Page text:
A Trip to the City
Over the hill and into the Okanagan on the last day before the Big Snow!
Similkameen ranch lands
A frosty forest beside the road to Yellow Lake.
The water shimmers as a skim of ice declares itself....
We round the corner, past the golf course where the camera catches the bright sun and the sparkle of the snow......
through Marron Valley and up the hill where we catch sight of lazy clouds floating above Okanagan Lake.
Beneath the clouds the lake is alive with puffs of steam..
And on the summery beach a light skiff of snow makes promises for a white Christmas.
We shop! What a bewildering array of gifts, - some beautiful scarlet faux flower decorations catch my eye - and so does the price! I put them back reluctantly and keep looking for presents...
We make a false start home, - have to go back to M & M's and to the Hearing Man. Eventually we turn down the beach road and up the hill. At the turnoff to the Similkameen I catch a nice picture of the hills where, in the springtime, I watch for black-eyed Susans.
As we turn the corner to go up Roadhouse Hill I loosen my boots, stretch my poor shopworn feet, put the camera back in my purse and go into nodding mode!
It was a lovely day to go to town......
Sunday, December 14, 2008
He who has gone, so we but cherish his memory, abides with us, more potent, nay, more present than the living man.
Antoine de Saint-Exupery
The life of the dead is placed in the memory of the living.
Cicero (Marcus Tullius Cicero)
I have been thinking a lot lately, - about life, about the glorious living of it, about life after, and about how long this life is perpetuated by those of us who remember, and those of us who care enough to preserve...
These thoughts first arose as I recalled my father on the 110th anniversary of his birth. All the small and intimate bits of knowledge that I have about him are in danger of being forgotten unless I can somehow convey them to those who will will live after me, and to those who have even a small portion of the love I felt/feel for him.
These thoughts were flitting through my mind as I prepared to do some baking for Christmas. I laid out the book of Small Town Secrets that the church ladies put together a few years back. After the submitted recipes and before the Hints and Tips, there is a section devoted to Nostalgia. Recipes that were copied from a book prepared by another generation of ladies who took pride in 'starting from scratch' and producing the lightest and the best!!
I came across Lucille Beecroft's recipe for Lemon Cheese for Tarts, and I remembered how perfectly top notch it was, - and then I remembered Lucille's small home, and the women she played bridge with - Margaret and Glady's and Agnes. All dear friends who are probably carrying on their game at some ethereal table. I smiled inside, and they were all alive for me again, - women I have loved.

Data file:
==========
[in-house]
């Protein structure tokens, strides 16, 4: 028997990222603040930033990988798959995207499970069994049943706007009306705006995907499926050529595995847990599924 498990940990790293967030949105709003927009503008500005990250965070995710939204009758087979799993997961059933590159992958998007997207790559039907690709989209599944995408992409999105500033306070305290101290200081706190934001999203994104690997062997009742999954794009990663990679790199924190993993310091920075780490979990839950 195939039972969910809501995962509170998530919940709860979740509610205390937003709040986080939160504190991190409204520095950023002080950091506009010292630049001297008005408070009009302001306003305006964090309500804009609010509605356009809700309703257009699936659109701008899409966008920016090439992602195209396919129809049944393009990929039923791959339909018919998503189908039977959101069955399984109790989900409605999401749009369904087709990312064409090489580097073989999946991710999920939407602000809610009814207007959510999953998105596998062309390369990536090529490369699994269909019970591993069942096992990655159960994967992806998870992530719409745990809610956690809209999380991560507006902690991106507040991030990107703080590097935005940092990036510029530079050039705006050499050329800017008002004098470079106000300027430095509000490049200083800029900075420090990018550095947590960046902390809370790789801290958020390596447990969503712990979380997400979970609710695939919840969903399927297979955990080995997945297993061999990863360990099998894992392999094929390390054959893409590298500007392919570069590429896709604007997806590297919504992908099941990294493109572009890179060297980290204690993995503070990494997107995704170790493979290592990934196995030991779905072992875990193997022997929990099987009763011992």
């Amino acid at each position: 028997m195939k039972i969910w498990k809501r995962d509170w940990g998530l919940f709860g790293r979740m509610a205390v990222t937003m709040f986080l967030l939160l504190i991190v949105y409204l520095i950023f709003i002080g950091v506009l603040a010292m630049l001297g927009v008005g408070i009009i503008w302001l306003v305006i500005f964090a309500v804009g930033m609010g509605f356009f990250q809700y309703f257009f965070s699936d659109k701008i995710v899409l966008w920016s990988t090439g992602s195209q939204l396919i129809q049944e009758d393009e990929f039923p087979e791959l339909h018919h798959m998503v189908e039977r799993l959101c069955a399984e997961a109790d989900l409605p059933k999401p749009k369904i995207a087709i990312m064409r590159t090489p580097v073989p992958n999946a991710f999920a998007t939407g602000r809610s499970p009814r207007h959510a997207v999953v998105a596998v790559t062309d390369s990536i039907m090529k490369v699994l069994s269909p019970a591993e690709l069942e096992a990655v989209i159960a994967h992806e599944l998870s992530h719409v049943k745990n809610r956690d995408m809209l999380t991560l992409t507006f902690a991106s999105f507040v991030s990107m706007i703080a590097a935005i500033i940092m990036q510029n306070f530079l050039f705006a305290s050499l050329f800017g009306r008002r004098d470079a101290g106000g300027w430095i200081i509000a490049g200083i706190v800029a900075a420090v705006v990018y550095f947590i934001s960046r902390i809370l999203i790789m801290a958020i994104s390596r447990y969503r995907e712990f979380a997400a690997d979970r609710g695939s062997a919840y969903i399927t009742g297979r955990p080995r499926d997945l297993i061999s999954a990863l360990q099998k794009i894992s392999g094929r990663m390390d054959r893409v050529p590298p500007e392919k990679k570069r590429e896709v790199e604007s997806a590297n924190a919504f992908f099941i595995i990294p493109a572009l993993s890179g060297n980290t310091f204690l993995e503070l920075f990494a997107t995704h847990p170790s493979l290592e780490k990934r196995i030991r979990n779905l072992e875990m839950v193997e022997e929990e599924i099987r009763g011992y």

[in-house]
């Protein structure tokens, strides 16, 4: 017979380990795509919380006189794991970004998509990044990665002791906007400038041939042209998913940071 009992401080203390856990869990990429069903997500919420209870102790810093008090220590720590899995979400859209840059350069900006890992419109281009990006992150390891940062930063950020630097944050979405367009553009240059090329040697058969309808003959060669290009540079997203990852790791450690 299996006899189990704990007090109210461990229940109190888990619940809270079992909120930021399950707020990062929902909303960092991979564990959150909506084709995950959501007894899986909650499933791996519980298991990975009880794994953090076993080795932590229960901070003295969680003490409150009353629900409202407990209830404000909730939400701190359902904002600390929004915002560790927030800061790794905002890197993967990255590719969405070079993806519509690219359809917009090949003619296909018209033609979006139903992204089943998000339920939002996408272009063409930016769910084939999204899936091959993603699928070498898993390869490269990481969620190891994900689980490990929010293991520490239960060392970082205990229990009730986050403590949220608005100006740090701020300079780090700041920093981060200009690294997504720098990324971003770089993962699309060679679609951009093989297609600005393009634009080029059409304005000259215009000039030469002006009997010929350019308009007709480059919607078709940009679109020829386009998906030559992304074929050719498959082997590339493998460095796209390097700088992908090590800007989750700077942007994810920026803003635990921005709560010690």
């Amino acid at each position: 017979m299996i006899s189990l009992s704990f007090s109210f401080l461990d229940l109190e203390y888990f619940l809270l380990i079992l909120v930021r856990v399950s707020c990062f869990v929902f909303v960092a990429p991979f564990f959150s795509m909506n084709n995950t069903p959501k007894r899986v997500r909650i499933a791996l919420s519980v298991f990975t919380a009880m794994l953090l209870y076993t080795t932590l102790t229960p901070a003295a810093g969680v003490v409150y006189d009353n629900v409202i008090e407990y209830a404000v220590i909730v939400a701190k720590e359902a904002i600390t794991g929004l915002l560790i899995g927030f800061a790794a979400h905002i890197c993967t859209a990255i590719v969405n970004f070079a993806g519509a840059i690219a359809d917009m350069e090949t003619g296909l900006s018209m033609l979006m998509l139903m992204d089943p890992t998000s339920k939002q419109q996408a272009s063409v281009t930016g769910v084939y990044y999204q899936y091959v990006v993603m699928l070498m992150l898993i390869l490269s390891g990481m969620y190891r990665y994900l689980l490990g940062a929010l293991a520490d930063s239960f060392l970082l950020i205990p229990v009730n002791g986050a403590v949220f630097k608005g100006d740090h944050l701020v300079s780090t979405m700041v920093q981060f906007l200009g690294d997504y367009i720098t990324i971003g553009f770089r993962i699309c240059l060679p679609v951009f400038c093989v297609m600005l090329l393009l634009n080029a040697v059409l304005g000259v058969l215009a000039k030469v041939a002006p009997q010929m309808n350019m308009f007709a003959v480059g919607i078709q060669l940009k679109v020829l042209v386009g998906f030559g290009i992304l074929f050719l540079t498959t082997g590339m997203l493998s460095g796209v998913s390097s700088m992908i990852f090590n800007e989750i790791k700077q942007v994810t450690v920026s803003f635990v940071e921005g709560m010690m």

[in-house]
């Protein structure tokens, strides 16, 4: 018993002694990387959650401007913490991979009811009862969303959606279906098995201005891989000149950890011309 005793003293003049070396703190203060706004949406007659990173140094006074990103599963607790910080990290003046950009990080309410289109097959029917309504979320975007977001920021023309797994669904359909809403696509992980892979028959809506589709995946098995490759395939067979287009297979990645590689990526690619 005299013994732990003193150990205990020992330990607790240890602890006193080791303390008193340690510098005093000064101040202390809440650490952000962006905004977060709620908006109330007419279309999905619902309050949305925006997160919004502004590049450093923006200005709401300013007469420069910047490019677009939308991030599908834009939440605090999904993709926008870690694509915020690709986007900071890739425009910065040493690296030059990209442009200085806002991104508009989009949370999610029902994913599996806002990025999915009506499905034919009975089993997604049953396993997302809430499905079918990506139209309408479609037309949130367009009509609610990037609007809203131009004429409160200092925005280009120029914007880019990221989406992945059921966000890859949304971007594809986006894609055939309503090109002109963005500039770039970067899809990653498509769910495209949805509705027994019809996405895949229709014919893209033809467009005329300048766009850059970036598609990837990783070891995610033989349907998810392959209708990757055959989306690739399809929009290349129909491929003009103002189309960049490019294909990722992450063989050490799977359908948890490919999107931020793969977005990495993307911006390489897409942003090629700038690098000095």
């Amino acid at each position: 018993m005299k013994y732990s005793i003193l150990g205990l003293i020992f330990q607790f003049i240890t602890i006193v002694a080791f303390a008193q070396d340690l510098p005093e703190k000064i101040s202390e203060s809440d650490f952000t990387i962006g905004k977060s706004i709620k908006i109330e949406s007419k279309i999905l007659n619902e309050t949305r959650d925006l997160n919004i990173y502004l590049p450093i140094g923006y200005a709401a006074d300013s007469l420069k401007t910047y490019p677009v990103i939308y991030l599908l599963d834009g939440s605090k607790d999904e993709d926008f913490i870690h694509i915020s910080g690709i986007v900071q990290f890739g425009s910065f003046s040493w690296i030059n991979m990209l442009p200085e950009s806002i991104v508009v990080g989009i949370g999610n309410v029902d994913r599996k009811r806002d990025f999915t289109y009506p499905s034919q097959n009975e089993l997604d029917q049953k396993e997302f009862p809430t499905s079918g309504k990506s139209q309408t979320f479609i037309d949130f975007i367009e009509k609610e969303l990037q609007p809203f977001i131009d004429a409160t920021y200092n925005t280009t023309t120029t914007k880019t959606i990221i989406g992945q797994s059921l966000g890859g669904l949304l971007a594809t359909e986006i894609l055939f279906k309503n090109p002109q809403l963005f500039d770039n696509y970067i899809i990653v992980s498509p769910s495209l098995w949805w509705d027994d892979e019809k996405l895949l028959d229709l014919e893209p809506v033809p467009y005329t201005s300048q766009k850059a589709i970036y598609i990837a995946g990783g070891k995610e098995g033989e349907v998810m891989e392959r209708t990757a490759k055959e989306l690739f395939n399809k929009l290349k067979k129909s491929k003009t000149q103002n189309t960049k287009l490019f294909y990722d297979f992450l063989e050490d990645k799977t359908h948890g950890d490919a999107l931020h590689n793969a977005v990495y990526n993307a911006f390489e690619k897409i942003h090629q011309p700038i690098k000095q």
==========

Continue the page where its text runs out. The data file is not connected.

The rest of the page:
Lemon Cheese for Tarts Lucille Beecroft
6 eggs, well beaten
2 cups sugar
1/2 cup lemon juice
1/4 cup butter
Mix well together and cook in a double boiler until thick. Makes about 1 quart.
Margaret Ritchie's Welsh Cakes
2 cups sifted flour
1/2 cup granulated sugar
3 tsps baking powder
1/2 cup butter
1 1/4 cups currants softened in water and patted dry
2 eggs beaten
1 tsp vanilla
Mix dry ingredients and sift. Cut in butter to a coarse meal. Stir in beaten eggs and flavouring with a fork, making a soft dough. Knead 10 to 12 times. Roll out 1/3 inch thick.
Cut with cookie cutter and fry in electric fry pan (ungreased) at 340-360 degrees F - five to six moments each side. Serve buttered, with jelly or jam or cream cheese.
Margaret, with whom I have devoured these marvelous creations and who taught me that 'things will always be someway' - who was generous and kind and a friend our children loved. No problem passing on that love to future generations.
In my genealogy I came across a great-great Aunt, and the story told about her was that in the spring of the year she painted her front door yellow. And that she was the matriarch of a family called the 'Clean Clines'. And that her passion for cleaning fostered a love of the outdoors in her husband. Now I do not share that passion, but I know people whom I have loved who did/do, and so it is not hard for me to feel a certain wry fondness for this great-great Aunt of mine.
And as she is remembered with affection so does she live on???
Above the recipe for Lemon Cheese for Tarts is a recipe for Cheese Moons such as my pseudo Aunt Molly used to make. I remembered my mother telling me that if I wanted to learn how to iron with style I should get Molly to teach me. How do I convey to others an appreciation for this skill she had, her special friendship with my mother, the essence of her 1930's home? Who do I tell who will keep this memory alive?
Perhaps tomorrow I will make some Welsh Cakes. The grandchildren love them, and it would be nice to have Margaret's spirit close for Christmas.